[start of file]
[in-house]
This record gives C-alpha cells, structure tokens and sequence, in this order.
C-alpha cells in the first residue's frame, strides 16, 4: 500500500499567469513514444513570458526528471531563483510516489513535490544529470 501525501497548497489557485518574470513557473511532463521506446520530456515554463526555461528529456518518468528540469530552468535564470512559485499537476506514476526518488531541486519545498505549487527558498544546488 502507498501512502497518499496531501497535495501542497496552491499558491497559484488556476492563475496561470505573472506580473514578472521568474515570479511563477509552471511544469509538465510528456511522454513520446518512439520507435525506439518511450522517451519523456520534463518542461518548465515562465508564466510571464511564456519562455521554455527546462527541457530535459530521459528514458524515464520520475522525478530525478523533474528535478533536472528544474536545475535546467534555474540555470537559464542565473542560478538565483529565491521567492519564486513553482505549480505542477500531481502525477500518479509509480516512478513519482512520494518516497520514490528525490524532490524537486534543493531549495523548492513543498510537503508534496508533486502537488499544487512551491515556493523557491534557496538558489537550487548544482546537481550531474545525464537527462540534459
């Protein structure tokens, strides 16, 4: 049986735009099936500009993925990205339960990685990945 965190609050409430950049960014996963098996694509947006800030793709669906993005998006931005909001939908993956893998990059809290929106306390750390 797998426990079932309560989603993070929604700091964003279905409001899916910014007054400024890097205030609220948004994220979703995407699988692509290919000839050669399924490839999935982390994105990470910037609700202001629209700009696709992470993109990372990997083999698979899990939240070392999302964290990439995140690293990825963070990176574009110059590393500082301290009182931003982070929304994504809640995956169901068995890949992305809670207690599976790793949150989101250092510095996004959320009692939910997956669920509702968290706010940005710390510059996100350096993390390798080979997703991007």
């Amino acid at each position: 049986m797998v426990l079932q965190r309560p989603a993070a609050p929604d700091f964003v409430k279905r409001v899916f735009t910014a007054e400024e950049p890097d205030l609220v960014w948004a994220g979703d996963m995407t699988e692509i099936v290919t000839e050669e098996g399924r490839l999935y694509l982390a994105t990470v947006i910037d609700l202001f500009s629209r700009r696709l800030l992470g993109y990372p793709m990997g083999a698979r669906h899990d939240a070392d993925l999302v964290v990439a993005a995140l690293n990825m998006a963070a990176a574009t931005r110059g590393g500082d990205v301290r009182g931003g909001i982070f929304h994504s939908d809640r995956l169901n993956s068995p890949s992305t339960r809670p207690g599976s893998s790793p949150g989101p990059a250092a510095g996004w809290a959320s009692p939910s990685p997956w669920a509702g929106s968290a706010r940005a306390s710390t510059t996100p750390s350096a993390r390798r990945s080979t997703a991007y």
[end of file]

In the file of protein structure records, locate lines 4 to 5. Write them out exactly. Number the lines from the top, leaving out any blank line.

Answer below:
């Protein structure tokens, strides 16, 4: 049986735009099936500009993925990205339960990685990945 965190609050409430950049960014996963098996694509947006800030793709669906993005998006931005909001939908993956893998990059809290929106306390750390 797998426990079932309560989603993070929604700091964003279905409001899916910014007054400024890097205030609220948004994220979703995407699988692509290919000839050669399924490839999935982390994105990470910037609700202001629209700009696709992470993109990372990997083999698979899990939240070392999302964290990439995140690293990825963070990176574009110059590393500082301290009182931003982070929304994504809640995956169901068995890949992305809670207690599976790793949150989101250092510095996004959320009692939910997956669920509702968290706010940005710390510059996100350096993390390798080979997703991007």
């Amino acid at each position: 049986m797998v426990l079932q965190r309560p989603a993070a609050p929604d700091f964003v409430k279905r409001v899916f735009t910014a007054e400024e950049p890097d205030l609220v960014w948004a994220g979703d996963m995407t699988e692509i099936v290919t000839e050669e098996g399924r490839l999935y694509l982390a994105t990470v947006i910037d609700l202001f500009s629209r700009r696709l800030l992470g993109y990372p793709m990997g083999a698979r669906h899990d939240a070392d993925l999302v964290v990439a993005a995140l690293n990825m998006a963070a990176a574009t931005r110059g590393g500082d990205v301290r009182g931003g909001i982070f929304h994504s939908d809640r995956l169901n993956s068995p890949s992305t339960r809670p207690g599976s893998s790793p949150g989101p990059a250092a510095g996004w809290a959320s009692p939910s990685p997956w669920a509702g929106s968290a706010r940005a306390s710390t510059t996100p750390s350096a993390r390798r990945s080979t997703a991007y």